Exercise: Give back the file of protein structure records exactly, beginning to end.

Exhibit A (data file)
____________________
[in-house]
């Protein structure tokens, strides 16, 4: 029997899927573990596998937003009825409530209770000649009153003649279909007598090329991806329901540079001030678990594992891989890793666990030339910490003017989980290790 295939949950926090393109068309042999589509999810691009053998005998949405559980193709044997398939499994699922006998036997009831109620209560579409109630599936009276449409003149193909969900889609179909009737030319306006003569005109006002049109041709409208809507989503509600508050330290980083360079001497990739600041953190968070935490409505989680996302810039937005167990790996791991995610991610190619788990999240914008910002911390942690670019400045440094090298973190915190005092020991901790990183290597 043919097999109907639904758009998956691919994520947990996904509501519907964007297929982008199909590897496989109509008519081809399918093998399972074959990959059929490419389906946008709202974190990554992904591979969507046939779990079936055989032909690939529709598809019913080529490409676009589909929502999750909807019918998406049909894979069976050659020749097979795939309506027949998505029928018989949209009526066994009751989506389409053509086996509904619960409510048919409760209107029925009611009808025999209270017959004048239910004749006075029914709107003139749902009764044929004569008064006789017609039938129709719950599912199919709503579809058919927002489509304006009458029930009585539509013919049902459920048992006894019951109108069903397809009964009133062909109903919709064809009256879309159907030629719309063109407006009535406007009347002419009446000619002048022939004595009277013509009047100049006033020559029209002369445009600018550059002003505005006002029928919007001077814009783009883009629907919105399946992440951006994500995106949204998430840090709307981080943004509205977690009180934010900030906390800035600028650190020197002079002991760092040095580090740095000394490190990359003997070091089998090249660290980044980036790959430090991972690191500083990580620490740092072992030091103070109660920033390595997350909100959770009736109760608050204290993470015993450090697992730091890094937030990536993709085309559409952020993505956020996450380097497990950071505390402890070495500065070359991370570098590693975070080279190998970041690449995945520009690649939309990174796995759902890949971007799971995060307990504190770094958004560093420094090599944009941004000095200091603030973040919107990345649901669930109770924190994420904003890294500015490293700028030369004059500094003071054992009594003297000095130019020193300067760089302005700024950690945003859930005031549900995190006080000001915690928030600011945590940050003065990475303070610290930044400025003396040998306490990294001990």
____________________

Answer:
[in-house]
């Protein structure tokens, strides 16, 4: 029997899927573990596998937003009825409530209770000649009153003649279909007598090329991806329901540079001030678990594992891989890793666990030339910490003017989980290790 295939949950926090393109068309042999589509999810691009053998005998949405559980193709044997398939499994699922006998036997009831109620209560579409109630599936009276449409003149193909969900889609179909009737030319306006003569005109006002049109041709409208809507989503509600508050330290980083360079001497990739600041953190968070935490409505989680996302810039937005167990790996791991995610991610190619788990999240914008910002911390942690670019400045440094090298973190915190005092020991901790990183290597 043919097999109907639904758009998956691919994520947990996904509501519907964007297929982008199909590897496989109509008519081809399918093998399972074959990959059929490419389906946008709202974190990554992904591979969507046939779990079936055989032909690939529709598809019913080529490409676009589909929502999750909807019918998406049909894979069976050659020749097979795939309506027949998505029928018989949209009526066994009751989506389409053509086996509904619960409510048919409760209107029925009611009808025999209270017959004048239910004749006075029914709107003139749902009764044929004569008064006789017609039938129709719950599912199919709503579809058919927002489509304006009458029930009585539509013919049902459920048992006894019951109108069903397809009964009133062909109903919709064809009256879309159907030629719309063109407006009535406007009347002419009446000619002048022939004595009277013509009047100049006033020559029209002369445009600018550059002003505005006002029928919007001077814009783009883009629907919105399946992440951006994500995106949204998430840090709307981080943004509205977690009180934010900030906390800035600028650190020197002079002991760092040095580090740095000394490190990359003997070091089998090249660290980044980036790959430090991972690191500083990580620490740092072992030091103070109660920033390595997350909100959770009736109760608050204290993470015993450090697992730091890094937030990536993709085309559409952020993505956020996450380097497990950071505390402890070495500065070359991370570098590693975070080279190998970041690449995945520009690649939309990174796995759902890949971007799971995060307990504190770094958004560093420094090599944009941004000095200091603030973040919107990345649901669930109770924190994420904003890294500015490293700028030369004059500094003071054992009594003297000095130019020193300067760089302005700024950690945003859930005031549900995190006080000001915690928030600011945590940050003065990475303070610290930044400025003396040998306490990294001990």